The Peace of God is a Great Treasure


When we have the peace of God within us, then our soul is convinced that God truly is our Father, and we the children of this Omnipotent God Who supports and governs creation. Then we feel that we’re not in danger and that we need not fear anything.

When we are at peace with God, we are at peace with others too. We stop seeing others as enemies, instead seeing our God within them: “If you’ve seen your brother or sister, you’ve seen the Lord your God.” For the people of God, every man is “very good,” inasmuch as God the Creator made everyone, and they don’t think evil in their hearts, because evil doesn’t exist for them. Of course, they’re not naïve, but they don’t confess that His creation, created in the image of our Good God, is evil and wishes us evil. This doesn’t mean the people of God are foolish and gullible, and they don’t think that nothing threatens them at all, and therefore they can’t have bad relations with other people.

The people of God, who are certain of the existence of God, aren’t afraid of anyone or anything. The peace of God has incredible social consequences. When envy, suspicion, and fear disappear, then why don’t we unite in love for one another in the family and in everyday life?

But if we don’t have the peace of God, then we are jealous and fearful of each other, and we act in a spirit of suspicion and loss of the peace of God. We’re under the pressure of the evil that dwells within us, because, deprived of God’s grace, we haven’t risen through the veil of evil that covers this world. And then it’s only natural that we fear not just our brothers, sisters, and other people, but even our immediate surroundings. Then we feel threatened by everything. We often feel that we don’t want to be unprotected before others, because we don’t know what can happen in such a case, and we have no peace in our souls.


But peace, the source of which is God, spreads everywhere throughout the surrounding environment. Thus, the people of God can live anywhere, make friends with the whole of creation, and live in peace with it. Many saints lived with wild animals. St. Gerasim lived with a lion by the River Jordan, and St. Paisios lived with wild animals because, like other saints, he was reconciled to God. St. Paisios lived in a ravine, in a terrible place; and all the sketes on the Holy Mountain are the same. But he didn’t feel any fear there. Everything around him was so safe and wonderful that he felt like he was living in the most pleasant place on earth. Today, we can live in a city with many other people and still be afraid, because we’ve lost the peace of God.

Thus, this peace, given to men through a certain process, then influences our whole life and is concrete, real, and absolute. This experience is given by the Church. But how does it happen in practice? Can people living in our world and living their daily lives, with all their problems and dangers, experience the peace of God and His gifts if all of this is only available to one specific group? But Christ called us all to Himself and offers Himself to us all in the Church.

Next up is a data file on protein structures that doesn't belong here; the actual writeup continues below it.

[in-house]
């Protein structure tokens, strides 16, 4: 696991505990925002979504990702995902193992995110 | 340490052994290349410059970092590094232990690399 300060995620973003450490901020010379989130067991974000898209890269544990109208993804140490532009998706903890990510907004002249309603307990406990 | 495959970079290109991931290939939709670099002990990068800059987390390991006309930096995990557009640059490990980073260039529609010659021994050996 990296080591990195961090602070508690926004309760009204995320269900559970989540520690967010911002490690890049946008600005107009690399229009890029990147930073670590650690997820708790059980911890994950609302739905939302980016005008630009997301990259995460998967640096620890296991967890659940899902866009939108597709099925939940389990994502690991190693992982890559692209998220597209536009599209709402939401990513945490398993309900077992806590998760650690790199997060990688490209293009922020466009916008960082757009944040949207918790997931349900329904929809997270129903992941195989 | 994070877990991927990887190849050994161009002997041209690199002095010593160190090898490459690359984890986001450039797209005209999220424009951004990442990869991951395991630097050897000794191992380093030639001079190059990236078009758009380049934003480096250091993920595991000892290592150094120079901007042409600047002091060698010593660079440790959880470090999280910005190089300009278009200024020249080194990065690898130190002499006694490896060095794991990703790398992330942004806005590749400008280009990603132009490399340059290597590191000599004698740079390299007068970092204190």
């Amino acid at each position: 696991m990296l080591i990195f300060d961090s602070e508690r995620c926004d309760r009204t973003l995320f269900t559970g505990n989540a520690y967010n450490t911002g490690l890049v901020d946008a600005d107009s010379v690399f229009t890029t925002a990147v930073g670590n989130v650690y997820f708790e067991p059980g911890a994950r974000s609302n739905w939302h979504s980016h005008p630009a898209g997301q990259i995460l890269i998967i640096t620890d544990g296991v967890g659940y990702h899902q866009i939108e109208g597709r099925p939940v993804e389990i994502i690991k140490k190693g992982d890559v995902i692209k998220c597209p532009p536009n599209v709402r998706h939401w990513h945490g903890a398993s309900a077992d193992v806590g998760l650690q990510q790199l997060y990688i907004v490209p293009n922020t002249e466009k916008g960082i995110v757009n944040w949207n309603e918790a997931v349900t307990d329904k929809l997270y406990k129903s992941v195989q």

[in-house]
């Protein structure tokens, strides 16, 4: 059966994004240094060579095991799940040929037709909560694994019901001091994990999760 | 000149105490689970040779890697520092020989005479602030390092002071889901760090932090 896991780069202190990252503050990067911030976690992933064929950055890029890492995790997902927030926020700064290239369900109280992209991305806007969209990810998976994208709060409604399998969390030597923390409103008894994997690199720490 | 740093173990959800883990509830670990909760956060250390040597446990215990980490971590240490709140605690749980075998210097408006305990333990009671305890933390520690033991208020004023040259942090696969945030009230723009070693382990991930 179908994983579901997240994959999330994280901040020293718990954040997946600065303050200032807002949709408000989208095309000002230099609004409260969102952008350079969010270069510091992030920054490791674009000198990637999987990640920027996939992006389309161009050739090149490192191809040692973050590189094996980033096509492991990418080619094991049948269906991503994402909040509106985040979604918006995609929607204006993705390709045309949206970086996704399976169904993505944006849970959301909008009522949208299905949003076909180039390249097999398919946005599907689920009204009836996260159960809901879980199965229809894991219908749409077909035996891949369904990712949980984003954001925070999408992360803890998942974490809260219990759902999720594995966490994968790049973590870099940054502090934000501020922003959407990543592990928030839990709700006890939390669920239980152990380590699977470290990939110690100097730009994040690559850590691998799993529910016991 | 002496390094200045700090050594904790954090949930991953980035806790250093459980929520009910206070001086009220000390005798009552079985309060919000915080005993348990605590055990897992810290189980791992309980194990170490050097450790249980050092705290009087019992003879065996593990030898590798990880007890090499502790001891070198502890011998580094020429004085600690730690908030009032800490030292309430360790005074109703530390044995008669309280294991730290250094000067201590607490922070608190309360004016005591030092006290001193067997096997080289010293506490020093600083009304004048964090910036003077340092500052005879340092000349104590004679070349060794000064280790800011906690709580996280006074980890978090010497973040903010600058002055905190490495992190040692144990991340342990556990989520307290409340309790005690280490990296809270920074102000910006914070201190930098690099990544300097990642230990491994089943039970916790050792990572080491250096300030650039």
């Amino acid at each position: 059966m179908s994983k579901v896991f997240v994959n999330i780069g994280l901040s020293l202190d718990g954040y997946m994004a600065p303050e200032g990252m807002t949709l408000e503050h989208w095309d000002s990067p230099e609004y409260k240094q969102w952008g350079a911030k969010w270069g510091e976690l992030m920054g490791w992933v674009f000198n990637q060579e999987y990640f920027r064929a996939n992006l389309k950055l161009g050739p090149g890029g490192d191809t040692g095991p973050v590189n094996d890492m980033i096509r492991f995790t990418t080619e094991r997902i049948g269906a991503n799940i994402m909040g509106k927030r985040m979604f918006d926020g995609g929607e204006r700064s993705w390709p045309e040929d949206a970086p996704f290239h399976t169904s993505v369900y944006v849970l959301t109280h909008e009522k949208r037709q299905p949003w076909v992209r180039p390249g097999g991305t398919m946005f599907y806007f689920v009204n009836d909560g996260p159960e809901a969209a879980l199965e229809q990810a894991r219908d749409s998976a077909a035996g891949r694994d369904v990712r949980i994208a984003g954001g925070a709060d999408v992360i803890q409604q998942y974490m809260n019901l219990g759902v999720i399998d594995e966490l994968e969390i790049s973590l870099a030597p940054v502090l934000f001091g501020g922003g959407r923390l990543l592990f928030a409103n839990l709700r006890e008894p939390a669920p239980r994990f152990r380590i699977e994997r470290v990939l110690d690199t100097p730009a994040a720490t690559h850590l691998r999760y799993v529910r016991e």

We are all children of the Church, our Mother, which God created and enriched with the gifts that He brought with His incarnation and the descent of the Holy Spirit. Therefore, we all can share in the experience of the peace of God. Thus, the hymn of the angels, “Glory to God in the highest, and on earth peace…” was confirmed and became a reality in our hearts and remains so. Christ doesn’t look at people as a mass. He sees every person as unique, heals every one of us separately, and preserves the personality of every one of us. He doesn’t make us all the same. The guarantee of our freedom and respect for it demonstrate that the peace of God is achieved in each of us individually, and gives us the path to meeting Christ. The saints themselves have shown us that this peace exists on earth and is offered and given to us. When our hearts are open for grace, they communicate with it and rise above the events of this world. When people truly enter into the sphere of their relationship with God, an unshakable hope in God’s love is slowly born in them. They don’t pay any attention to the fact of their sins, falls, or sicknesses, but experience the joy of hope.

The peace of God is offered to every one of us, and we can enjoy it. Come and see (Jn. 1:46), says Christ. O taste and see that the Lord is good (Ps. 33:9)—the Church has always spoken about this with full confidence and authority, because it had this experience in its hands. It’s offered to every one of us, and everyone can and must find it and implant it in ourselves and in our environment. God has saved the whole man, and for us it’s a great mistake to think that there can be any circumstances under which He can’t save us; or that our own depravity, evil, and the power of other forces can ever bewilder Him or obstruct His work and His providence. The victory belongs to God: And this is the victory that overcometh the world, even our faith (1 Jn. 5:4).


Do everything in your power, without worry and anxiety, and your conscience will testify that you did all you could. And then put your problems, the problem of your child, your health, finances—in a word: everything that weighs on you—into the hands of God. And then He will truly appear. Christ has overcome the world, fear, and anxiety, and has given Himself to us so we would know our true peace. Therefore, we’re joyful and peaceful. We’re not afraid of anything, but we go our own way, having that deep peace in our hearts, of which the angels sang and which all the saints experienced, and which our Church keeps to this day as a precious treasure.

Metropolitan Athanasios of Limassol
Translation by Jesse Dominick

Sretensky Monastery


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